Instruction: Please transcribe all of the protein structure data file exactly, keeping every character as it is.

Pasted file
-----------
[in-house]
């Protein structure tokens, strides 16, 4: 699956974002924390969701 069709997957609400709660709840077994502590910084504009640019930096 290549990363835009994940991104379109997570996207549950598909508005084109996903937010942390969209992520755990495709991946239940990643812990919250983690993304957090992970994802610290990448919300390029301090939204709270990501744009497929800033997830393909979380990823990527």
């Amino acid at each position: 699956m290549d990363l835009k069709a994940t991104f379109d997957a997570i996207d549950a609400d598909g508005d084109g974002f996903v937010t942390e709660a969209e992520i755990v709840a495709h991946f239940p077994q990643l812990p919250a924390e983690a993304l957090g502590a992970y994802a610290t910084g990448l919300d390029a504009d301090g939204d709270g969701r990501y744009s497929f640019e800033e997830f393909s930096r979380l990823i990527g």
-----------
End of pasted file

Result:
[in-house]
């Protein structure tokens, strides 16, 4: 699956974002924390969701 069709997957609400709660709840077994502590910084504009640019930096 290549990363835009994940991104379109997570996207549950598909508005084109996903937010942390969209992520755990495709991946239940990643812990919250983690993304957090992970994802610290990448919300390029301090939204709270990501744009497929800033997830393909979380990823990527």
């Amino acid at each position: 699956m290549d990363l835009k069709a994940t991104f379109d997957a997570i996207d549950a609400d598909g508005d084109g974002f996903v937010t942390e709660a969209e992520i755990v709840a495709h991946f239940p077994q990643l812990p919250a924390e983690a993304l957090g502590a992970y994802a610290t910084g990448l919300d390029a504009d301090g939204d709270g969701r990501y744009s497929f640019e800033e997830f393909s930096r979380l990823i990527g």